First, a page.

Cesaria Evora

Our Barefoot Diva


Cesaria Evora is first and foremost a mystery. She delights, fascinates and charms. Whatever our color, she is at once our friend, big sister and mother. When she comes to the Antilles, islands of zouk and beats, huge crowds stand in line at the ticket office. Everybody flocks to her concerts, from gros-ka fundamentalists to hardcore biguine-mazurka fans and addicts of rap and ragga: all want to immerse themselves in her melancholy. They take their shares of wrinkles and milk of youth. I have never had a chance to see her. The venues are always sold out. I can only imagine, gaze at her photos, be absorbed by her videos and dream of her tempi full of ancient pain.

In her book devoted to the Cabo-Verdean singer, Véronique Mortaigne makes it clear that a mystery such as hers cannot be solved, but only approached, experienced and revisited. This makes her fine writing and true sensitivity magnificent. She has understood that the secret of Cesaria Evora branches into many seams. Rather than a journey, she has to map erratic wanderings misted by fumes of punch and catchupa, through a geography of shadows, oases and light. Naturally, she has to listen to Cesaria – neither a peasant woman nor a ‘lady of the sea’, but a figure glimpsed in winding streets, bars and stores. She has to hear her delicious conversations with Vitoria, her good friend since childhood; learn the story of her fits of anger and torrent of insults; see her living in Mindelo, her island, town, port and hut, by a sea teeming with the hatreds and loves of those who were both forced to leave and compelled to remain. She sees the people who surround and love Cesaria, and those who support or take advantage of her. She sees her apron with its vast pockets, her plastic hair curlers and her waddling walk as she carries baskets of fish and herbs. She sees what Cesaria eats and learns the recipes, giving their number. She tastes the rum the singer shares freely, that did her so much harm and which the singer has no longer touched “since Christmas ’94”. She also has to understand the Cabo Verde archipelago and its initial catastrophe: Portuguese colonization and slavery. And then its struggle towards freedom and independence, its combats and alienations, its griefs and joys, and its mystery of life and salt in the growing threat of the Sahel.

Cesaria Evora is of that soil in the dryness of the sands. The book is not a biography, but an obscure revelation brimming with earth, life, music, simplicity, friendship, love, questions and lucidity. In its pages, I realize that Cesaria Evora is a Creole land in herself, whose diversity of imagination and people produces a music that connects with everyone, where melody, harmony and multiple rhythms encounter human suffering in a melting pot of blues, jazz and morna. I realize that Cesaria Evora is also a suffering – firstly hers, that of her life, her disastrous love affairs and a destructive intoxication to compensate for the wilting of the buds of hope. That familiar life of extremes ties in with ours in a tangible bond. When she sings, she brings us an entire life, escaping from the sordid bars and the fake gilt of socialite residences – the homes of Cabo Verde dotores who wanted to hear her sing. She also brings us her stationary exile, an irrepressible goal of exile that now lingers in each of us, drifting islands in a world that is a world unto itself. She reveals an incomparable sadness about everything possible. She tells us that happiness is lost but within reach. She speaks of black wounds of absence and silence. She describes the precious loam of memory. She tells of death and oblivion, loyalty and patience, liberty offered over bitter waves that one dares to tread. She tells of an open world of islands that are so accessible, so amenable to cultural fusions and the winds of the earth. She tells of inevitability, joy, hope, rounded strength and sharpened patience. Her feet are bare, her voice is naked, and so is her heart, proffered in a parure of all the graces. Among human beings, Cesaria is a queen.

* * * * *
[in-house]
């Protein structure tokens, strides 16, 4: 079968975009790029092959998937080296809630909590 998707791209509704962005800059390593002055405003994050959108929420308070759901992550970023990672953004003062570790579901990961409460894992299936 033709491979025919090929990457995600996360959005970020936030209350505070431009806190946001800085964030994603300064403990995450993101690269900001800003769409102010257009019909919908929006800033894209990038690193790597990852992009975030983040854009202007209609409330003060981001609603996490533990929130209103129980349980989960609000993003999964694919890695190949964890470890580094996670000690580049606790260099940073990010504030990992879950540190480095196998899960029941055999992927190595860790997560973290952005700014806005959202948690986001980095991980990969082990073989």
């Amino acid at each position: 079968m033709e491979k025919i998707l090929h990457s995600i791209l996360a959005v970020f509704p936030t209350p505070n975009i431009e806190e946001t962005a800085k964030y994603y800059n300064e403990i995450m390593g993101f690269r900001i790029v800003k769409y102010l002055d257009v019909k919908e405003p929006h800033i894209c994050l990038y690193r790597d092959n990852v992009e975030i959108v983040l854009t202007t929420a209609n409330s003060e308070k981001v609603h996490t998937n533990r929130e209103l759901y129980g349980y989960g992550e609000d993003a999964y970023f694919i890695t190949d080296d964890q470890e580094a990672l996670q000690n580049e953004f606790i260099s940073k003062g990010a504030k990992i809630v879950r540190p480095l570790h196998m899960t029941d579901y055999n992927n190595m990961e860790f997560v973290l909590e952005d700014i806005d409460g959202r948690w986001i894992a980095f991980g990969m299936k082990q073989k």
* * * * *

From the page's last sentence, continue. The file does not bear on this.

Article written by Patrick Chamoiseau, published in the newspaper Le Monde for the publication of the biography written by Véronique Mortaigne, shortly after the release of the album “Cabo Verde” in February 1997. 

Patrick Chamoiseau, a French writer from Martinique, was born on December 3, 1953, in Fort-de-France. Author of novels, short stories and essays, he is a theoretician of Creole culture and also writes for the theater and cinema.


La Diva Aux Pieds Nus – 1988

Distino Di Belita – 1990

Mar Azul – 1991

Miss Perfumado – 1992

Cesaria – 1995

Cabo Verde – 1997

Cesaria Best Of – 1997

Café Atlantico – 1999

Sao Vicente di Longe – 2001

Mornas & Coladeras (Compilation) – 2002

Voz d’Amor – 2003

Club Sodade (Remix Album) – 2003

Rogamar – 2006

Radio Mindelo – 2008

Nha Sentimento – 2009

Cesaria Evora & – 2010

Miss Perfumado (20th anniversary) – 2012

Mae Carinhosa – 2013

Greatest Hits – 2015

Carnaval de Mindelo (EP) – 2018

Nha Cancera Ka Tem Medida (Djeff Remix) – 2018

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